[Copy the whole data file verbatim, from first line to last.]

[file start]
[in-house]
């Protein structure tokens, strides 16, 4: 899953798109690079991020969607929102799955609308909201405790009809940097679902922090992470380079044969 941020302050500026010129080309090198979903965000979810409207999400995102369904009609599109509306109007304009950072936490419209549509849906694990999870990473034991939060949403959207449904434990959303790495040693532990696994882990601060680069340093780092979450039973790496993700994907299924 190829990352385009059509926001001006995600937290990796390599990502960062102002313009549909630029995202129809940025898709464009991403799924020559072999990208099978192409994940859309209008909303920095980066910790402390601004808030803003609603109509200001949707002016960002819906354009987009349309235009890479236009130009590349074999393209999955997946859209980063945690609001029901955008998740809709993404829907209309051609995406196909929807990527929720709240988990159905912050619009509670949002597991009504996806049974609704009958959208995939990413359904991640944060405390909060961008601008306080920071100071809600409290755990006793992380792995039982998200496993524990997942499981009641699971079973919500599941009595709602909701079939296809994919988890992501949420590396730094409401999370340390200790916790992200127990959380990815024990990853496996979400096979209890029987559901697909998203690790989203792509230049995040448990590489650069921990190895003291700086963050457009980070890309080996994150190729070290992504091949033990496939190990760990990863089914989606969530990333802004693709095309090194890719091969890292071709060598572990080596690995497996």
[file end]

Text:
[in-house]
């Protein structure tokens, strides 16, 4: 899953798109690079991020969607929102799955609308909201405790009809940097679902922090992470380079044969 941020302050500026010129080309090198979903965000979810409207999400995102369904009609599109509306109007304009950072936490419209549509849906694990999870990473034991939060949403959207449904434990959303790495040693532990696994882990601060680069340093780092979450039973790496993700994907299924 190829990352385009059509926001001006995600937290990796390599990502960062102002313009549909630029995202129809940025898709464009991403799924020559072999990208099978192409994940859309209008909303920095980066910790402390601004808030803003609603109509200001949707002016960002819906354009987009349309235009890479236009130009590349074999393209999955997946859209980063945690609001029901955008998740809709993404829907209309051609995406196909929807990527929720709240988990159905912050619009509670949002597991009504996806049974609704009958959208995939990413359904991640944060405390909060961008601008306080920071100071809600409290755990006793992380792995039982998200496993524990997942499981009641699971079973919500599941009595709602909701079939296809994919988890992501949420590396730094409401999370340390200790916790992200127990959380990815024990990853496996979400096979209890029987559901697909998203690790989203792509230049995040448990590489650069921990190895003291700086963050457009980070890309080996994150190729070290992504091949033990496939190990760990990863089914989606969530990333802004693709095309090194890719091969890292071709060598572990080596690995497996």